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Successful Retrograde Intrarenal Surgery for a Large Kidney Stone in a Pelvic Ectopic Kidney: A Case Report and Review of Literature

Afdal Afdal1, Aditya Akbar Latief2, Steven Steven2

1Urology Department, Arifin Achmad General Hospital, Faculty of Medicine, Universitas Riau, Pekanbaru, Indonesia
2Urology Department, Hasan Sadikin Academic Medical Center, Faculty of Medicine, Universitas Padjadjaran, Bandung, Indonesia

Correspondences to: Afdal Afdal; email:

Received: 14 Feb 2023; Revised: 6 Jun 2024; Accepted: 6 Jun 2024; Available online: 13 Jun 2024


An ectopic kidney is a condition in which one or both kidneys are located outside of their normal anatomical position, typically lower than usual, and are prone to stone disease. In the past, most patients required open surgical treatment, but nowadays, laparoscopy-assisted percutaneous nephrolithotomy and multisession retrograde intrarenal surgery (RIRS) facilitate minimally invasive approaches. A 42-year-old male presented to the urology clinic with complaints of intermittent lower midabdominal pain near the suprapubic area for a year. A computed tomography scan evaluation of the abdomen without contrast was then performed, showing incomplete staghorn with multiple calyceal stones in the ectopic kidney, with the largest stone measuring 2 × 1.2 cm and mild hydronephrosis. A single-session RIRS was performed which successfully disintegrated the stone. This pelvic kidney, although situated within the retroperitoneum, has the bowels positioned between the front wall of the abdomen and the kidney. The successful navigation of the flexible ureteroscope through the deformed urinary tract made RIRS applicable in the presence of a urinary tract deformity. This case was managed with RIRS, which offers advantages in visualization and is considered a safer option compared to other methods.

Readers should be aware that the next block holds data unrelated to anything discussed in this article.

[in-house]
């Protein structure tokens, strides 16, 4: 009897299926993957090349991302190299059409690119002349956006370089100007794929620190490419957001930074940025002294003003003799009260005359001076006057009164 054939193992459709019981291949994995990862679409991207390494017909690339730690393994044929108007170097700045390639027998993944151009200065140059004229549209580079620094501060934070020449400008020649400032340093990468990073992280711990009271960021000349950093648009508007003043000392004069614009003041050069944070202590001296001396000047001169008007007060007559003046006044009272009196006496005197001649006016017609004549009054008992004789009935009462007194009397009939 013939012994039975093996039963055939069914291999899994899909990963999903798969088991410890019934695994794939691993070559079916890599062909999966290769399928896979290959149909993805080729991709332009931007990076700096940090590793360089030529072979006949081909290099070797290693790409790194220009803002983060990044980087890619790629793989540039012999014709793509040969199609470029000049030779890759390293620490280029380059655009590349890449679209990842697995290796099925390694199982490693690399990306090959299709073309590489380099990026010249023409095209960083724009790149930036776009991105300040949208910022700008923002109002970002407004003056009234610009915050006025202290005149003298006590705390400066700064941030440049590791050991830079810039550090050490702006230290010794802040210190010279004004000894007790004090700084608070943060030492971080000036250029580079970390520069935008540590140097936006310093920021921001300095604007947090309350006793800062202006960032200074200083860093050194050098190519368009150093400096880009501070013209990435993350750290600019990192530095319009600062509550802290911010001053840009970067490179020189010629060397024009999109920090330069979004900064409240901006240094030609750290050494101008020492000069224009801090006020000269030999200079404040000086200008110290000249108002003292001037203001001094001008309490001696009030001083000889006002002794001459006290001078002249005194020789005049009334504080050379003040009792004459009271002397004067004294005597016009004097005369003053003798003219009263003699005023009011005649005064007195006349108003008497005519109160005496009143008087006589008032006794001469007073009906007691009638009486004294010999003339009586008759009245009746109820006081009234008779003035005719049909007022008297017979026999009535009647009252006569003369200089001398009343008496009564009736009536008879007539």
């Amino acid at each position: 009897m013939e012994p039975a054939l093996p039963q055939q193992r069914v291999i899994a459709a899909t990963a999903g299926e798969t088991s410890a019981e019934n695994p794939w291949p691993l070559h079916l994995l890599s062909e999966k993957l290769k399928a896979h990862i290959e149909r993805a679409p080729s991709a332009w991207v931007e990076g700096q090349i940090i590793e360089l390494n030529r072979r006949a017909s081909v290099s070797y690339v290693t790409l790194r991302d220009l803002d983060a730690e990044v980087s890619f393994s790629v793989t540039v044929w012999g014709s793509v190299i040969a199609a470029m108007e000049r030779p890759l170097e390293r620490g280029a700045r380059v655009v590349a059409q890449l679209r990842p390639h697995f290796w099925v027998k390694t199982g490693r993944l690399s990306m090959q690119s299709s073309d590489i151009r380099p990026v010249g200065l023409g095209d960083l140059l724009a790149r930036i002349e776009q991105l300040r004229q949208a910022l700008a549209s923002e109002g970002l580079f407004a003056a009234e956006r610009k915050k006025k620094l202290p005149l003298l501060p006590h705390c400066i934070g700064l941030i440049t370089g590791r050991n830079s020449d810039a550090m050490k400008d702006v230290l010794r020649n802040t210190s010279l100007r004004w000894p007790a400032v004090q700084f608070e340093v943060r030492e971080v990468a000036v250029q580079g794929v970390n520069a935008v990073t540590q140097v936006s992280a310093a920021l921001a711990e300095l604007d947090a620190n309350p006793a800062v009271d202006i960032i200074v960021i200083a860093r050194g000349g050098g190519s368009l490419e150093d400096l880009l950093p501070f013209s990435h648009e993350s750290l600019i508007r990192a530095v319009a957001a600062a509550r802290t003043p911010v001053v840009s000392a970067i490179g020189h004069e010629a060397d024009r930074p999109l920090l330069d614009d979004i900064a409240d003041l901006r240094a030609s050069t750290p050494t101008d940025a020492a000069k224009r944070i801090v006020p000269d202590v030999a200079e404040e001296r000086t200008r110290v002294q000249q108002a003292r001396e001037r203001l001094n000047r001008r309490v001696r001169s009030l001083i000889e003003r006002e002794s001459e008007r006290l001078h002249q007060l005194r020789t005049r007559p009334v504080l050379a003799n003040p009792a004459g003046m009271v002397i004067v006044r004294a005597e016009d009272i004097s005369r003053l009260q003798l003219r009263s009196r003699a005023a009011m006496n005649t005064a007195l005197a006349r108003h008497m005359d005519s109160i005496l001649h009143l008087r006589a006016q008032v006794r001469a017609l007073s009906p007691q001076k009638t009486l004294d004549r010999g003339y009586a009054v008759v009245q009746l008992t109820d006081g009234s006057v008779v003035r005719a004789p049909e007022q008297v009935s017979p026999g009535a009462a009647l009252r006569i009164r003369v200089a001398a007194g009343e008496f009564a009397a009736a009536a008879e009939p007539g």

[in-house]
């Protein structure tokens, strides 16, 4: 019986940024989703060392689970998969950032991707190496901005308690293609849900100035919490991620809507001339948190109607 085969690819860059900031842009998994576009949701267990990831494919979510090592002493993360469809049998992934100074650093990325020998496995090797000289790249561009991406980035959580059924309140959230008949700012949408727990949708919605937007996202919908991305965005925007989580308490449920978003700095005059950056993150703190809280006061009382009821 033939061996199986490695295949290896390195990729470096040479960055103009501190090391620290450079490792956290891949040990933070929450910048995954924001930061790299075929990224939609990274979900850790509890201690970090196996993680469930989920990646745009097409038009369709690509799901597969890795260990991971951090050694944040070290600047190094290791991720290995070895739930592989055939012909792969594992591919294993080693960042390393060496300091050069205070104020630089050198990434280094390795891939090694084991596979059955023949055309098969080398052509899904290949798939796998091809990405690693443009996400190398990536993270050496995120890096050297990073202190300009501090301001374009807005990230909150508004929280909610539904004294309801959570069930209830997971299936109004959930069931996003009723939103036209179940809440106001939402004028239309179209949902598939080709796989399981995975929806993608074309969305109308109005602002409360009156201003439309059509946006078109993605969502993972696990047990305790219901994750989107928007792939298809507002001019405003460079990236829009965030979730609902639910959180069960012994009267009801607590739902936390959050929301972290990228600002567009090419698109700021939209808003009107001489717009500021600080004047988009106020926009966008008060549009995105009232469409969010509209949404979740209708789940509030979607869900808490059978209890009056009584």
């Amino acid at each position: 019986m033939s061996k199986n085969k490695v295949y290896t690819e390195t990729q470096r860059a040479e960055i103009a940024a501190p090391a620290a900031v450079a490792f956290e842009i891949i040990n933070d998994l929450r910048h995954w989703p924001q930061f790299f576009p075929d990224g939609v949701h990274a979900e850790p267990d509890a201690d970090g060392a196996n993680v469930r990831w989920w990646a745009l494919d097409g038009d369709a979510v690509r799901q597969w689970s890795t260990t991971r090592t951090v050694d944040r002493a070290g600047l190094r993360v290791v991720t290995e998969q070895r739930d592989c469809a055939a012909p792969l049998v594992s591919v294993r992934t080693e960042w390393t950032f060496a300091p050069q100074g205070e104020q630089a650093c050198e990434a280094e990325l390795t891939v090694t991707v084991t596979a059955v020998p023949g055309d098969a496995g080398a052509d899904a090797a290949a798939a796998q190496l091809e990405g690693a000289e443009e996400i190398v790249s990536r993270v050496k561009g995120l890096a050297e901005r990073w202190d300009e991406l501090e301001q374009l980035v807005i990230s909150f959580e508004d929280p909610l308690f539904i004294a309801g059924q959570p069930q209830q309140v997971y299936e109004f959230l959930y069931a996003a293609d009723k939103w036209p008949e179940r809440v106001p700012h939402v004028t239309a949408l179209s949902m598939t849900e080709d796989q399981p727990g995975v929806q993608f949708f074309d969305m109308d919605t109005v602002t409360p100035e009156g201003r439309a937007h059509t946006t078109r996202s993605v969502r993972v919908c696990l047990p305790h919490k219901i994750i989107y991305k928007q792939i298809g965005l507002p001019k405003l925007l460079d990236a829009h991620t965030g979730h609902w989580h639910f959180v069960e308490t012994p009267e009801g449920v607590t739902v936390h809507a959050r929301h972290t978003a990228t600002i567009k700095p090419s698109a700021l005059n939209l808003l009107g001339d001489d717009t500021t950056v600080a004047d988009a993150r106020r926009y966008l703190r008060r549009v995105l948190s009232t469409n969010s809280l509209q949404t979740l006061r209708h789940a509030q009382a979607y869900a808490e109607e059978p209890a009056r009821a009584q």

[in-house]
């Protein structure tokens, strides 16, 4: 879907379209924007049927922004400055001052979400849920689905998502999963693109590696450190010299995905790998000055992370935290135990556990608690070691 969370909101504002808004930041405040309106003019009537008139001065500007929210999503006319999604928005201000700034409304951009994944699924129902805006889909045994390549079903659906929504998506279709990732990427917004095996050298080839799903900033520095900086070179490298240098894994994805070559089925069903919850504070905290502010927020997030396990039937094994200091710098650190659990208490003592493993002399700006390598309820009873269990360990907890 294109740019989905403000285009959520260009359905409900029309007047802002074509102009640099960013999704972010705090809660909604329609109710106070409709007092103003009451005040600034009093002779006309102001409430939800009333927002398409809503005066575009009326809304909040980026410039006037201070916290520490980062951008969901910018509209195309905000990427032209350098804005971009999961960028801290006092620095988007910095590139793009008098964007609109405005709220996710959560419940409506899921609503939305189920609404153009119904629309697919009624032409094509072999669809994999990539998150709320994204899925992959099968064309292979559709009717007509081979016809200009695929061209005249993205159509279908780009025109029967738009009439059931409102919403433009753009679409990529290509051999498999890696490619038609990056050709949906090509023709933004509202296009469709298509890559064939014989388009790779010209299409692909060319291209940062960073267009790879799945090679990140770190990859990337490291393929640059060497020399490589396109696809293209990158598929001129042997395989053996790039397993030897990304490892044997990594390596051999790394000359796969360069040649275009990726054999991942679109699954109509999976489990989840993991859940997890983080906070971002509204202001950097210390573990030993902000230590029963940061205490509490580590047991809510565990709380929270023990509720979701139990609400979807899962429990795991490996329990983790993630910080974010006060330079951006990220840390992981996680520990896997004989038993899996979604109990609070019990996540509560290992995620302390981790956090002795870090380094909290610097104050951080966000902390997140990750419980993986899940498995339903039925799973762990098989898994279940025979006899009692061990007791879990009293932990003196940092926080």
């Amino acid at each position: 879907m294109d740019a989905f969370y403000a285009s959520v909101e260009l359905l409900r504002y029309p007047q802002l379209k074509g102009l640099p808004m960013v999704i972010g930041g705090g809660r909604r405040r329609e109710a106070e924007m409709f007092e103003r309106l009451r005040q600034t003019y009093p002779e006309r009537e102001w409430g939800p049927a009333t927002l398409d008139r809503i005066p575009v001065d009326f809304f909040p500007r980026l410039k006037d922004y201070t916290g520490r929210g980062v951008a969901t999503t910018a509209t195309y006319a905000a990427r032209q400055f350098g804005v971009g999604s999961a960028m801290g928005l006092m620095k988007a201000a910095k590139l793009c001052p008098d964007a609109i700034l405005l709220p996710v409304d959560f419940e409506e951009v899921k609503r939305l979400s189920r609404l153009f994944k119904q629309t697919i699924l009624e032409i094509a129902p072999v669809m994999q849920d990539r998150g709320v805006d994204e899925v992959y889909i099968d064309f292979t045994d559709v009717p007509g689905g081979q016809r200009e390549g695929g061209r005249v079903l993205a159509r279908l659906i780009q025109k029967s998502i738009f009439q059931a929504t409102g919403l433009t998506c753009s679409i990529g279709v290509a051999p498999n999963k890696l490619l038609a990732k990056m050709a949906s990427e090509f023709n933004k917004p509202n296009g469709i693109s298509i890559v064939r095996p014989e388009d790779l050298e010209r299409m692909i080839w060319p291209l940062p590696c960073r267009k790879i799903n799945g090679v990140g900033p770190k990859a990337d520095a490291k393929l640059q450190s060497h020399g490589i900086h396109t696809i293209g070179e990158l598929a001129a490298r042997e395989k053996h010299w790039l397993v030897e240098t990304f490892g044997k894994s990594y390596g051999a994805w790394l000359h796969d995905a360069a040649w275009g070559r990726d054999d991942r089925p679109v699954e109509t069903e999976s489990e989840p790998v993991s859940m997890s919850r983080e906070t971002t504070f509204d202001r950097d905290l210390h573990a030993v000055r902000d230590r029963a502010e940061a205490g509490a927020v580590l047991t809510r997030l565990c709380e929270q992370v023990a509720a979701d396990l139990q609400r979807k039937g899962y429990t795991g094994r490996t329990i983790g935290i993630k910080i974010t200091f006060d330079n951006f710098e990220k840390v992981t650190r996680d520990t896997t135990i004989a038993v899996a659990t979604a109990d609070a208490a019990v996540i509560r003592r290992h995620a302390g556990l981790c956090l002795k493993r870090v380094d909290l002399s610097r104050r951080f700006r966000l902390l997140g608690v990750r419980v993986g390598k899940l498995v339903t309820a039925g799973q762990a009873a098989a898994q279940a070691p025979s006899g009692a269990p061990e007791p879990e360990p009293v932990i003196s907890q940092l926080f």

Key words: RIRS, Ectopic pelvic kidney, Stone disease, Case report

Ann Afr Surg. 2024; 21(3): **-**


Conflicts of Interest: None

Funding: None

© 2024 Author. This work is licensed under the Creative Commons Attribution 4.0 International License.


Anomalies in the urinary tract, especially in the kidneys, are common, with variations occurring in the number, position, shape, size, and rotation of the kidneys. These anomalies are typically asymptomatic and are often discovered incidentally during physical or radiological investigations. Pelvic kidneys, a rare anomaly with an incidence of about 1 in 2200–3000, are particularly prone to stone disease due to abnormal anatomical conditions and malrotation (1, 2). Studies have shown that stone formation in ectopic kidneys is not solely dependent on malformation; a significant percentage of patients experience complications such as obstruction and infection. Ectopic kidneys, including pelvic ectopic kidneys with a prevalence of approximately 1:3000, are often associated with ureteropelvic junction obstruction, leading to conditions such as nephrolithiasis. Other anomalies, such as horseshoe kidneys and duplex renal collecting systems, contribute to the complexity of stone disease in patients with congenital urinary tract abnormalities (3). 
The surgical treatment of kidney stones has evolved significantly in the last decade. In the past, open surgical procedures were commonly needed, but nowadays, minimally invasive approaches are preferred. One such approach is the retrograde intrarenal surgery (RIRS), which has proven to be a valuable and effective treatment option for managing large kidney stones in pelvic ectopic kidneys (4,5). We present a case of a large staghorn calculus in a patient with a right ectopic pelvic kidney which was successfully treated with a single-session RIRS. 

Case presentation

A 42-year-old male presented to the urology clinic with complaints of intermittent lower midabdominal pain near the suprapubic area for 1 year. The patient felt intermittent dull pain scoring 3–4 out of 10 on a visual analogue scale without a history of fever, chills, or vomiting. The patient denied any history of kidney stone or surgery. His vital signs as well as physical examination of the head, neck, thorax, abdomen, and extremities were within normal limits. Flank fist percussion revealed no tenderness, but the patient felt pain during suprapubic palpation with no mass detection.